New shops showcase island collectibles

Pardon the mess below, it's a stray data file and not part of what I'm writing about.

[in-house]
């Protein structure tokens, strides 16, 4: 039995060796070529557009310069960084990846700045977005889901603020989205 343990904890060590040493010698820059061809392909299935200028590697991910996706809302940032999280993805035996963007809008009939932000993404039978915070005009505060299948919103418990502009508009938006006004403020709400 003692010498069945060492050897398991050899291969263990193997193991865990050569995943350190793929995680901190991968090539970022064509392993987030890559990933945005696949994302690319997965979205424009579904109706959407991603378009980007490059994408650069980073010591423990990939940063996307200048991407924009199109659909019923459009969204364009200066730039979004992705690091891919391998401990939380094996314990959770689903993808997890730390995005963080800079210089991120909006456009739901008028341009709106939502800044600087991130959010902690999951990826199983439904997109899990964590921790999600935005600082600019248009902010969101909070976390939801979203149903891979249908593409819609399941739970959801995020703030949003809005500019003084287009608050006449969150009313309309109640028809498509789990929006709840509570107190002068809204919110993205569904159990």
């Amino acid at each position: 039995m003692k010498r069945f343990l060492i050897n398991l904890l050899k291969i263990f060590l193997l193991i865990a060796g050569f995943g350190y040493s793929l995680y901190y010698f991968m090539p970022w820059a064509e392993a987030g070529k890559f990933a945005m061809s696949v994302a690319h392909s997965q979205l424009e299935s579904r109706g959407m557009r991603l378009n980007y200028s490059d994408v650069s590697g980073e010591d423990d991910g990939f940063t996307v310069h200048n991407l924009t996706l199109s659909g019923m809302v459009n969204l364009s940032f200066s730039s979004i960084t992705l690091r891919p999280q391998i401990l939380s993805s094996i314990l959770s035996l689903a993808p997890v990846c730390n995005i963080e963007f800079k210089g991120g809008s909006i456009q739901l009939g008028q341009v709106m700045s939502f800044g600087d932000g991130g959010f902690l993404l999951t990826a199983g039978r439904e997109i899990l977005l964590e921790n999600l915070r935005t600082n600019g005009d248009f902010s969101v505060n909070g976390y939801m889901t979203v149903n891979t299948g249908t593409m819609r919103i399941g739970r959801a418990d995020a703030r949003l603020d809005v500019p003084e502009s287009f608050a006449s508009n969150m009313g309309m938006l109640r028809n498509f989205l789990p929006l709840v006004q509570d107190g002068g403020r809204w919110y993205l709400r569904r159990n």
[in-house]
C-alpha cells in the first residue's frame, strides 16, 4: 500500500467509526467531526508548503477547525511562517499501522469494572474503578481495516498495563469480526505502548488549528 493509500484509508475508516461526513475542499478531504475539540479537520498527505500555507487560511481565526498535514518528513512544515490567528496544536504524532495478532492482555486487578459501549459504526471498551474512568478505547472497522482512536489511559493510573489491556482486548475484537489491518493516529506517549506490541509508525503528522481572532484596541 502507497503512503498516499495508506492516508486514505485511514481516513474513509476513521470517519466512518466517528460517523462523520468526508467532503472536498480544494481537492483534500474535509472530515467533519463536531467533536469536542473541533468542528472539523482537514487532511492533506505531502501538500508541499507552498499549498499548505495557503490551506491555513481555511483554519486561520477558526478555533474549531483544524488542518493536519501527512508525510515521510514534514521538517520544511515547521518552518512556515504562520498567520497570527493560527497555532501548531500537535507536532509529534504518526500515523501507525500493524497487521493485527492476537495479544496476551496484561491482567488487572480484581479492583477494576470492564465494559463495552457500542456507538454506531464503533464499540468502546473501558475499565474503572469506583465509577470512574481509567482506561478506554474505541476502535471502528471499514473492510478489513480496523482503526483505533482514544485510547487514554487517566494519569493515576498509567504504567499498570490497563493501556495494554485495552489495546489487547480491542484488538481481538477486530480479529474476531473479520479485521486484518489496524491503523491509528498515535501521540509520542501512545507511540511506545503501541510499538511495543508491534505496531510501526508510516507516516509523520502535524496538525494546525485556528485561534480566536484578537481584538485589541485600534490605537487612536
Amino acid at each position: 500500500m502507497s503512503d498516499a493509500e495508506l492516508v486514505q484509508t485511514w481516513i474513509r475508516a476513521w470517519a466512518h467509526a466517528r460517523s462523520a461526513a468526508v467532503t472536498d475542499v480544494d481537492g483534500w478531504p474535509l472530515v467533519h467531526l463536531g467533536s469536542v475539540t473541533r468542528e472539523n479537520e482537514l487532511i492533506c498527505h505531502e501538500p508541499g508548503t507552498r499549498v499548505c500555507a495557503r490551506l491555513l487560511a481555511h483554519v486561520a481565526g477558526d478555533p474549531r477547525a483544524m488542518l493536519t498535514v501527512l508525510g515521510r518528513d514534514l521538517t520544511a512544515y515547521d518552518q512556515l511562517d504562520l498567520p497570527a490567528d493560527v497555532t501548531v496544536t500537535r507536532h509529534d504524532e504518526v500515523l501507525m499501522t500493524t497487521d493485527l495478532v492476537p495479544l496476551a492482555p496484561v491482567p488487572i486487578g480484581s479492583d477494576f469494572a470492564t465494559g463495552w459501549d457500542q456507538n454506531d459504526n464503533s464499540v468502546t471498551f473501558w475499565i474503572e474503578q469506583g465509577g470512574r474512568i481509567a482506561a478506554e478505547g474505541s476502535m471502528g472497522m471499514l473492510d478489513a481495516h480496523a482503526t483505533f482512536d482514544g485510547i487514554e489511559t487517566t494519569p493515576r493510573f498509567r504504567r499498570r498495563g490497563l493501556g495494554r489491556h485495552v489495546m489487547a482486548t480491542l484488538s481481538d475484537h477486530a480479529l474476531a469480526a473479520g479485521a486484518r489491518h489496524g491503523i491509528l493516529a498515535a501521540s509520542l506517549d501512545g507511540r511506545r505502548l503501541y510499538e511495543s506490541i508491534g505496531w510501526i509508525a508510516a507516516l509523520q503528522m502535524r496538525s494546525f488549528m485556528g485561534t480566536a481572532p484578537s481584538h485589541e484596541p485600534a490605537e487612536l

"Colleen Hammer, left, and Joan Handy found this 1950s-era Wedgewood stove to use as a centerpiece in the kitchen display area of their new shop, 20th Century Collectibles. Three new shops*Kate's Cabin, Main Street in Freeland, open Monday, Wednesday, Thursday, Saturday, 11 a.m.-5 p.m.*Whidbey's Wacky Women, Main Street in Freeland in back of the Freeland Chamber Visitors Center, open through the summer and fall, Thursday through Saturday, 11 a.m.-3 p.m.*20th Century Collectibles and Greenbank Gallery, 3112 Day Rd., Greenbank, open Thursday-Sunday, 10 a.m.-4 p.m. Shoppers who are also gardeners, antique buffs and arts and craft lovers now have three new shops to explore, all on (or near) the southend of Whidbey Island.Kate's Cabin and Whidbey's Wacky Women recently opened in Freeland, while a few miles up the road in Greenbank is an old farmhouse that now houses 20th Century Collectibles and the Greenbank Gallery, with the neighboring Greenbank Cellars winery on the same property.Together, the shops offer an opportunity to browse among items ranging from antique gardening implements and handcrafted pieces to 1950s era collectibles and original fine art.The four owners of Kate's Cabin -- Jennifer Whiteman, Heidi Norris, Leslie Saelens and Joni Reed -- have combined their extensive collections of garden art and antiques to fill the rooms and the surrounding grounds of the former Far Mor Country School (next to Building Source on Main Street). The walkway and courtyard are made of 40- to 50-year-old bricks recycled from a Sandy Point home chimney. The outside walls are a flower garden of old-time garden rakes and brooms. In the front yard is a wheelbarrow about 75 years old, various arbors and trellises, pieces of old barn wood that can become new garden art.Inside the shop is a living room displaying handmade tables from the turn of the century; vintage fabric linens, clothing and what the owners call shabby chic -- white, puffy and cute. A bathroom opens with an authentic outhouse door (complete with crescent moon cutout), and a kitchen contains an assortment of vintage cookware and dinnerware. Outside on a porch are tons of old implements, Norris said. Collecting has been a hobby and a love for all of us for years, said Whiteman, who ran Far Mor Country School. Norris is the owner of Town and Country Consignments, Saelens is with the Nightcrawler Garden Club, and Reed just recently sold her Smilin' Dog Coffee House.The four shop owners are not finished yet, they said. During the summer they plan to open the grounds for a mini-flea market along the picket fence, and of course they continue adding to their merchandise. Saelens recently found an old Italian birdbath.Everything can be recycled, Norris said, picking up a piece of wood that, she pointed out, could be used for a shelf. It even has a ready-made groove to hold pictures, she said. It's great.The shop is named in honor of the late Kate Aaker, a good friend who inspires the quartet still. We're always saying 'Kate says...' and 'Kate thinks...' If Kate would like it, it's a good find, Whiteman said. JUST A FEW DOORS down the street is the new arts and crafts gallery called Whidbey's Wacky Women, located in back of the Freeland Chamber of Commerce Visitors Center.Celebrating a grand opening of their shop this weekend, these artists are noted for their fine work in many craft disciplines. Visitors will find pottery, stained glass, candles and potpourri. Among the more unusual items are spirit dolls and stick dolls, and fabric comfort items.Ceramic sculptures are both whimsical and stylized, while there is pottery in useful as well as decorative form. Hats and bags, paper sculpture, soap and toiletries, dried flower wreaths and arrangements, ceramic tiles, photography and paintings are some of the other items to attract shoppers. The artists calling themselves wacky women include Trevor Arnold, LindeLea DeVere, Mary Jane Donohoe, Sandy Dubpernell, Cheryl Harasti, Sheila Johnson, Judy Lynn, Sandy Phillips, Norma Roberts, Ann Wilson, Sandra Kuykendall, Nancy Simpson, Julie Knox and Linda Devitt.During the grand opening, a drawing will be held for a collection of goods donated by many of the artists, and the lucky person does not need to be present to win.ON THE OLD DAY FARM in Greenbank, another shop has opened, this time one that has moved from a previous location to this pastoral site, which also includes the Greebank Cellars winery.Colleen Hammer and Joan Handy are the proprietors of 20th Century Collectibles, and as the name implies, the shop is filled with items that date from 1900 to around the 1950s. We've been collectors for many years, visiting estate sales and auctions. There are so many things that catch your eye, that are lovely and unique, Hammer said.Started last year on the property of Floralea Gardens in Greenbank, the shop has now expanded to include its original stock of garden collectibles together with furniture, linens, glassware, ceramic items and kitchen ware. A former farmhouse, the new space has allowed the owners to display their collectibles in rooms in which they would certainly belong.In a kitchen that has been retiled in 1950s vintage colors of yellow and red, dishes and glassware from the 1930s-'60s sit in wooden cupboards, while appliqued towels and napkins are displayed atop a shiny formica kitchen table with chrome surround that will bring smiles of recognition to anyone alive in the middle of this century.Against one wall is a Wedgewood stove, familiar with its rounded corners and doors. A side table holds old fashioned cups and plates. There are teapots of all sizes and designs, and several items that could fondly be called knick knacks. There is even an English gardener's bench sharing the space.In another room, fine hand embroidered linens hang on wooden racks; an old white bookcase holds ceramic pieces by noted sculptors of this century; a vintage cabinet opens to display other collectibles. There is also Joan Handy's large collection of buttons.A front room provides a parlor setting for wood and wicker furniture, painted tables, lamps and other elegant pieces.And on the walls throughout the shop are works by well-known artist Betty Rayle, who also has a working studio on the property. Rayle's watercolors, monotypes and etchings are colorful and bright, with many florals, still lifes and landscapes. They are hand-framed by the artist, and many are also available as prints on notecards . Rayle shows in galleries including Islandesign in Langley and the Penn Cove Gallery in Coupeville. This newest venue for Rayle's works offers an exhibit space complemented by the comfortable and reassuring atmosphere of the rooms in mom's (or grandma's or great-grandma's) home. "